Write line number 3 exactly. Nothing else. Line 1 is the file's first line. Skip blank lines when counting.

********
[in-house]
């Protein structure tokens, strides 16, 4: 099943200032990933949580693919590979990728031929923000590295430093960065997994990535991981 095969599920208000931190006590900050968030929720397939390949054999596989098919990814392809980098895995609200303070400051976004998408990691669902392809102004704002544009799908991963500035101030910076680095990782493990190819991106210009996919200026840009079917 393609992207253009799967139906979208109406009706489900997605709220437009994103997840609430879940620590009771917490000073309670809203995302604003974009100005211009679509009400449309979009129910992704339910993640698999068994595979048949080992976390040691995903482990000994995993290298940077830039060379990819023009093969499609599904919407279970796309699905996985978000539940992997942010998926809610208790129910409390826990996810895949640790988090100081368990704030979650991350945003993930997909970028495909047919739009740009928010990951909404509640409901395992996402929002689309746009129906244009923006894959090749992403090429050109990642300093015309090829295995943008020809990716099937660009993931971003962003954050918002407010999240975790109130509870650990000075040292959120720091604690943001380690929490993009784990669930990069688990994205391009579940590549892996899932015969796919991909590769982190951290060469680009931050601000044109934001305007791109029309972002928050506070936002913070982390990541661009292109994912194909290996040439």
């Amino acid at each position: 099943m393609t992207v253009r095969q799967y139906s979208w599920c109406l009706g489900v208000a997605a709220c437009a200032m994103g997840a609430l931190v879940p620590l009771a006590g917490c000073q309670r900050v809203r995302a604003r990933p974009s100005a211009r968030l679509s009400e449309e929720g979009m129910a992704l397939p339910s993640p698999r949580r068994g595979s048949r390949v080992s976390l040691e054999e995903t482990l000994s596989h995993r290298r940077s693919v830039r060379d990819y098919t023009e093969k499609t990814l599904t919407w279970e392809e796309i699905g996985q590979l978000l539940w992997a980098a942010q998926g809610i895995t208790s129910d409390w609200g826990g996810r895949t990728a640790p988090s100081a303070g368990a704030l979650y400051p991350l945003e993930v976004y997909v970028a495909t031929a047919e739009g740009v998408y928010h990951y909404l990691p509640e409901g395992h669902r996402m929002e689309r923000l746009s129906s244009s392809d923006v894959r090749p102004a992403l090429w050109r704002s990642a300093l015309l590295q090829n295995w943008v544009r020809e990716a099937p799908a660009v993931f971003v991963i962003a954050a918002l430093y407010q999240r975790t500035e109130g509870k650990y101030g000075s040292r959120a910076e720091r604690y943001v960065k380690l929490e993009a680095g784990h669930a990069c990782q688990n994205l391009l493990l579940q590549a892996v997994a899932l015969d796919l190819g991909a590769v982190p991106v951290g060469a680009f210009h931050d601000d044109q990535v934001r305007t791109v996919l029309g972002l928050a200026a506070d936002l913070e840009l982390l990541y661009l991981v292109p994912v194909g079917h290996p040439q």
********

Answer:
């Amino acid at each position: 099943m393609t992207v253009r095969q799967y139906s979208w599920c109406l009706g489900v208000a997605a709220c437009a200032m994103g997840a609430l931190v879940p620590l009771a006590g917490c000073q309670r900050v809203r995302a604003r990933p974009s100005a211009r968030l679509s009400e449309e929720g979009m129910a992704l397939p339910s993640p698999r949580r068994g595979s048949r390949v080992s976390l040691e054999e995903t482990l000994s596989h995993r290298r940077s693919v830039r060379d990819y098919t023009e093969k499609t990814l599904t919407w279970e392809e796309i699905g996985q590979l978000l539940w992997a980098a942010q998926g809610i895995t208790s129910d409390w609200g826990g996810r895949t990728a640790p988090s100081a303070g368990a704030l979650y400051p991350l945003e993930v976004y997909v970028a495909t031929a047919e739009g740009v998408y928010h990951y909404l990691p509640e409901g395992h669902r996402m929002e689309r923000l746009s129906s244009s392809d923006v894959r090749p102004a992403l090429w050109r704002s990642a300093l015309l590295q090829n295995w943008v544009r020809e990716a099937p799908a660009v993931f971003v991963i962003a954050a918002l430093y407010q999240r975790t500035e109130g509870k650990y101030g000075s040292r959120a910076e720091r604690y943001v960065k380690l929490e993009a680095g784990h669930a990069c990782q688990n994205l391009l493990l579940q590549a892996v997994a899932l015969d796919l190819g991909a590769v982190p991106v951290g060469a680009f210009h931050d601000d044109q990535v934001r305007t791109v996919l029309g972002l928050a200026a506070d936002l913070e840009l982390l990541y661009l991981v292109p994912v194909g079917h290996p040439q």